I came 10 years after his naturalization though :(. It sucks so bad to be so close to being a citizen by birth.

 

I was born in the Philippines, but since my Filipino father was a U.S. citizen when I was born I did not qualify for dual citizenship under RA9225. 
So when I retired in 1997 we just used the BB stamp and or tourist visa extensions (6 mo interval extensions good for 24 mos) for 17 yrs until I finally obtained my Special "Expanded SRRVisa" just last yr for ex-military members retired or not. $1,500 security bank deposit, $1,400 application fee and $10 for my annual report and SRRV I.D. Card renewal. (optional once every 3 yrs). My SRRVisa inserted in my U.S. passport is permanent unless I cancel or terminate it. 

 

 

PS. SRRV in your situation is a no brainer. $1500 deposit. $10 a year. I wouldn't really call it an annual report either since you don't need to appear and can do it by mail for 3 years at a time.

 

I can't wait to get mine finalized, I wish it was the deal you got though.

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miles-high

I'm actually 25% pinoy, dad is citizen

Well, if that is the case and you are young enough, why not get a dream job and get some sort of a work visa? ;) I have been on a work visa, no restriction getting in and out, no travel tax, diplomatic lane, no return or onward ticket, annual renewal but otherwise indefinite stay, no ECC (unless terminated)… Just a suggestion... :D

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TheWhiteKnight

Well, if that is the case and you are young enough, why not get a dream job and get some sort of a work visa? ;) I have been on a work visa, no restriction getting in and out, no travel tax, diplomatic lane, no return or onward ticket, annual renewal but otherwise indefinite stay, no ECC (unless terminated)… Just a suggestion... :D

 

The problem is, I already have a dream job working from here but IN THE US and I pay no federal or state taxes at all. Just fica and medicare (which I want to pay for anyway, cuz I hope to collect eventually). I'm fairly confident no job in PH would pay me even half of what I'm pulling in the states.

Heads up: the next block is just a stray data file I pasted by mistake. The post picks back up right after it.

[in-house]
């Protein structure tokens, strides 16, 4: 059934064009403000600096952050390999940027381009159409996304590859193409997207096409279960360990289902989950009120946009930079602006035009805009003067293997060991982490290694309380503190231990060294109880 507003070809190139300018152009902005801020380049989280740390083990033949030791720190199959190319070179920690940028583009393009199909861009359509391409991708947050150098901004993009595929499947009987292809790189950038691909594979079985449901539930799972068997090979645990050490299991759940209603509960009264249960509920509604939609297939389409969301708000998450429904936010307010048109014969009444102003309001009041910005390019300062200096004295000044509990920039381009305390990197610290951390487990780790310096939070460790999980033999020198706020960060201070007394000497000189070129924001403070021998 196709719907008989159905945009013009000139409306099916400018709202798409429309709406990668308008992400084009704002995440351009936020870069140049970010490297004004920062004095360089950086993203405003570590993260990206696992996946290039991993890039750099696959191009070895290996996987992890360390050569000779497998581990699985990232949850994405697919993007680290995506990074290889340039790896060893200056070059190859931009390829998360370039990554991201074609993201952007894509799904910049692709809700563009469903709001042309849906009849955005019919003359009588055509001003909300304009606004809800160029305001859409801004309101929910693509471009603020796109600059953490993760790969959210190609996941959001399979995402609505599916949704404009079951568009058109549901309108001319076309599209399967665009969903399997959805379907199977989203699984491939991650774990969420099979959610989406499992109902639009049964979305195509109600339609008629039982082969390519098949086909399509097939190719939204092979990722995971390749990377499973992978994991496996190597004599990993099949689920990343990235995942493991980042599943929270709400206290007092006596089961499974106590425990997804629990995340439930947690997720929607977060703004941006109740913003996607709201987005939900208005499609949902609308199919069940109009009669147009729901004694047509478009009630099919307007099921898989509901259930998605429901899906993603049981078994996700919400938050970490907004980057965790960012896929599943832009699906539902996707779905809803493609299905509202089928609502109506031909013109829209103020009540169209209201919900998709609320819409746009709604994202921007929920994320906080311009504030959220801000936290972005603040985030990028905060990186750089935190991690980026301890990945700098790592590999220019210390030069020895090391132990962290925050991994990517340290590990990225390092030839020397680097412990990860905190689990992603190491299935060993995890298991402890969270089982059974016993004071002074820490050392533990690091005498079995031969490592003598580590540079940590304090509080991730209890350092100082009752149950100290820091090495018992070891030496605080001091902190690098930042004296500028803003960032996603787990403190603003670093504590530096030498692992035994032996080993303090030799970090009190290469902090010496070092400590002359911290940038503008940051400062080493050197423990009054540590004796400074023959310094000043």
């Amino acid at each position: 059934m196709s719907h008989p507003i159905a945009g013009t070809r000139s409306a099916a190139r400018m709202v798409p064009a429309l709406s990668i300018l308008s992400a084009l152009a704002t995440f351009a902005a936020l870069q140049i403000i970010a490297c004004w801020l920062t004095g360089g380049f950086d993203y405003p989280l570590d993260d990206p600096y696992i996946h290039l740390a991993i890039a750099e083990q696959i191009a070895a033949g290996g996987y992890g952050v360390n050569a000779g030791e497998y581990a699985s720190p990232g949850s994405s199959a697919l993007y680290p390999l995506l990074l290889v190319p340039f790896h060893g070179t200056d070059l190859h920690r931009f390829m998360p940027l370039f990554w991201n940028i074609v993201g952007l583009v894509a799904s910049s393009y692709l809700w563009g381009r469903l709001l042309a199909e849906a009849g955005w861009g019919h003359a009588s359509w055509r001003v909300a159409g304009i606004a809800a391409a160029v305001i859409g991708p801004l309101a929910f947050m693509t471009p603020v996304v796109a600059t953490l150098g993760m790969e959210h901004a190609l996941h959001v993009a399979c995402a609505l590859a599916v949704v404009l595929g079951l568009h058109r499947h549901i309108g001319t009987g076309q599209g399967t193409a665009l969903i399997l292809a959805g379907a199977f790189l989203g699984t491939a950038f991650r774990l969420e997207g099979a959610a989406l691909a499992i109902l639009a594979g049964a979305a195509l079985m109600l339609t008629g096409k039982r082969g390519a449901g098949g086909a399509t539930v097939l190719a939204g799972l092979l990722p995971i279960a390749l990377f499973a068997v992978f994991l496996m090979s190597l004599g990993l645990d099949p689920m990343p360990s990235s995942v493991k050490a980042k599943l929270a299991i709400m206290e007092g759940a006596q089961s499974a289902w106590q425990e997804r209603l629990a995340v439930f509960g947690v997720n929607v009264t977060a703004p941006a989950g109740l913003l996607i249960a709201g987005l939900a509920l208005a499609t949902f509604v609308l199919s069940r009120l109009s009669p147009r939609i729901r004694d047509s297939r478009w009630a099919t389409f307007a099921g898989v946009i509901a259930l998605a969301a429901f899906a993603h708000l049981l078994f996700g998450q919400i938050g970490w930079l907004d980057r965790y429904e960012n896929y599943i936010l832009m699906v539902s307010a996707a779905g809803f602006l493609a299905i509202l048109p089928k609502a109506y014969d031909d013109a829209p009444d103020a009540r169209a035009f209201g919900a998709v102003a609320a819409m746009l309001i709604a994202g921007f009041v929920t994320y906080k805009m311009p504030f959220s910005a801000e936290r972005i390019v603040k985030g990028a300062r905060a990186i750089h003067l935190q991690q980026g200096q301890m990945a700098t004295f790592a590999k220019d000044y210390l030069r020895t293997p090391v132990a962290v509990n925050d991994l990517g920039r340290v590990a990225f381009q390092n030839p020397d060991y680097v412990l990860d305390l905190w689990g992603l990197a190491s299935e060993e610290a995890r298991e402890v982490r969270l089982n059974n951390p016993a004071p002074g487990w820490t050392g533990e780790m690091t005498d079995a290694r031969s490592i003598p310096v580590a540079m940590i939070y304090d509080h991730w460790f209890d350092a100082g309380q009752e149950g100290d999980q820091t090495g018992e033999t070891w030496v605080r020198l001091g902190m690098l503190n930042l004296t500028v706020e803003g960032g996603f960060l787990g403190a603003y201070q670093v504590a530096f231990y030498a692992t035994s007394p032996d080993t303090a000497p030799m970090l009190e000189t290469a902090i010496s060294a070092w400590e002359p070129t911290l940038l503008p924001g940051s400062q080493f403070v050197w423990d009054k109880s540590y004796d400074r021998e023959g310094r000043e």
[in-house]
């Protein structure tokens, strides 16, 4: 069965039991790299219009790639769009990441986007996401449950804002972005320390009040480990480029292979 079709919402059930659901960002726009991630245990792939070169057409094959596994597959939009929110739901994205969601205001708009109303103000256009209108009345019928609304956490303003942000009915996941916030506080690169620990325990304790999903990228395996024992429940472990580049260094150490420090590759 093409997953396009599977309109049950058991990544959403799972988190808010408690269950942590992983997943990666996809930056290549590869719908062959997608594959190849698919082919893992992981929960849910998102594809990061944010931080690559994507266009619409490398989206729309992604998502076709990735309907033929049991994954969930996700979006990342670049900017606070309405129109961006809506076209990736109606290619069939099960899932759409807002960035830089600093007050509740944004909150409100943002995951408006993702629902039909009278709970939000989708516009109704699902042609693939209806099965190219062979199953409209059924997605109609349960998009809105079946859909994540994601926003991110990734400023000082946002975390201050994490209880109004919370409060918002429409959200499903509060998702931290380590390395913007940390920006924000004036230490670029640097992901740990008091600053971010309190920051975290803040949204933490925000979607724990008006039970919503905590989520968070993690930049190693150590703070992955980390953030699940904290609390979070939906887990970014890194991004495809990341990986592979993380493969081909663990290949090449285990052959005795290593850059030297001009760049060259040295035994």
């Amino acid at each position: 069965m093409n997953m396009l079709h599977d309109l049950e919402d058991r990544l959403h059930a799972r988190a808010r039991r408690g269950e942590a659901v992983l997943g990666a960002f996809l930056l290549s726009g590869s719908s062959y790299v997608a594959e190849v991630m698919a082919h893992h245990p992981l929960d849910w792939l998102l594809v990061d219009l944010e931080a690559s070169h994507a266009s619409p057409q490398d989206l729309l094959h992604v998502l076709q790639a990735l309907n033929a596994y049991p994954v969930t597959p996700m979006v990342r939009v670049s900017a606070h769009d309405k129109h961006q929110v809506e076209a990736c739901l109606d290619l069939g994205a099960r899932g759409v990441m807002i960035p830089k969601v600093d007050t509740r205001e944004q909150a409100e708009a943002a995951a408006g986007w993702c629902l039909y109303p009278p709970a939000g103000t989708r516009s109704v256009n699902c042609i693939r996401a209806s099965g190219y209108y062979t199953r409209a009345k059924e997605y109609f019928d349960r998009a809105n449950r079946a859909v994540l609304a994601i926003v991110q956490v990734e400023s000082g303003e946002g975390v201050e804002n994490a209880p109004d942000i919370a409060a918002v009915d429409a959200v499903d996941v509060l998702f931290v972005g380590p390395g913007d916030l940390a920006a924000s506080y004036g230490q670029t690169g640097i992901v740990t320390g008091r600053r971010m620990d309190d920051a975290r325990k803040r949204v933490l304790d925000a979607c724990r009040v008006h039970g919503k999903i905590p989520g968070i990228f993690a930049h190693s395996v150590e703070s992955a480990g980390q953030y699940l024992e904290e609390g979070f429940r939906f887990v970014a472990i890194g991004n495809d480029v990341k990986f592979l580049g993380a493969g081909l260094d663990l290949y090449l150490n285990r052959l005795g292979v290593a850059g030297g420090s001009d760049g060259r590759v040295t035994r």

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NOSOCALPINOY

My dad almost got stuck in the same situation when going for the dual citizen re-acquisition  but his US father did not recognize him, so he went through the process and got the Certificate of Naturalization instead of the Certificate of US Citizenship which is the problem you had right?

 

Also the law was different back then, he would have had to elect Philippine citizenship and I guess that was proven by his old ass passport, hand written, and his naturalization paper work.

 

I came 10 years after his naturalization though :(. It sucks so bad to be so close to being a citizen by birth.

 

PS. SRRV in your situation is a no brainer. $1500 deposit. $10 a year. I wouldn't really call it an annual report either since you don't need to appear and can do it by mail for 3 years at a time.

 

I can't wait to get mine finalized, I wish it was the deal you got though.

The problem came to being was due to whomever wrote, passed and implemented the Philippines Constitutional Law of 1935!

What a dumb freakin Law! Doesn't matter though as long as I got my Special "Expanded SRRVisa" which is a good deal alright!